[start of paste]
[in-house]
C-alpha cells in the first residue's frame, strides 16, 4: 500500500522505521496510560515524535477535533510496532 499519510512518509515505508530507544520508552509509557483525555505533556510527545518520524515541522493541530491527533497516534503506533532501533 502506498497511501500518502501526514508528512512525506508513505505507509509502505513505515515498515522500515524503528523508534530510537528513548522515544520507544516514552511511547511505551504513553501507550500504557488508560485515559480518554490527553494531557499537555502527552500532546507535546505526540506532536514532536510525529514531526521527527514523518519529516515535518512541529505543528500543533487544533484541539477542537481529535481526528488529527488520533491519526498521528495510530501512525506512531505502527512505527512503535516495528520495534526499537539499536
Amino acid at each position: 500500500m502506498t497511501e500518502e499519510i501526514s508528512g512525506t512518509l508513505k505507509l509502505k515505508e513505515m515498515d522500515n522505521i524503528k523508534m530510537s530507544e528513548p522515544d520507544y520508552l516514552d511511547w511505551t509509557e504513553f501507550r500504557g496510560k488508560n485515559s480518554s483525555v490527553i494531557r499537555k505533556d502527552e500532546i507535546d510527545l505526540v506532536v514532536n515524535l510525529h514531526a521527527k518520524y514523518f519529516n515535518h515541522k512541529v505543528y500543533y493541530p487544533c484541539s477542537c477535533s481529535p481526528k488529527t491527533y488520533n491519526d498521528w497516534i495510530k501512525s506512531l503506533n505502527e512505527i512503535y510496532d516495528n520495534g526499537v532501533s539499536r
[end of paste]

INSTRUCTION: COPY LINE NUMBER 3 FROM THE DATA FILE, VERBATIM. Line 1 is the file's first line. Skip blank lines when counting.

Amino acid at each position: 500500500m502506498t497511501e500518502e499519510i501526514s508528512g512525506t512518509l508513505k505507509l509502505k515505508e513505515m515498515d522500515n522505521i524503528k523508534m530510537s530507544e528513548p522515544d520507544y520508552l516514552d511511547w511505551t509509557e504513553f501507550r500504557g496510560k488508560n485515559s480518554s483525555v490527553i494531557r499537555k505533556d502527552e500532546i507535546d510527545l505526540v506532536v514532536n515524535l510525529h514531526a521527527k518520524y514523518f519529516n515535518h515541522k512541529v505543528y500543533y493541530p487544533c484541539s477542537c477535533s481529535p481526528k488529527t491527533y488520533n491519526d498521528w497516534i495510530k501512525s506512531l503506533n505502527e512505527i512503535y510496532d516495528n520495534g526499537v532501533s539499536r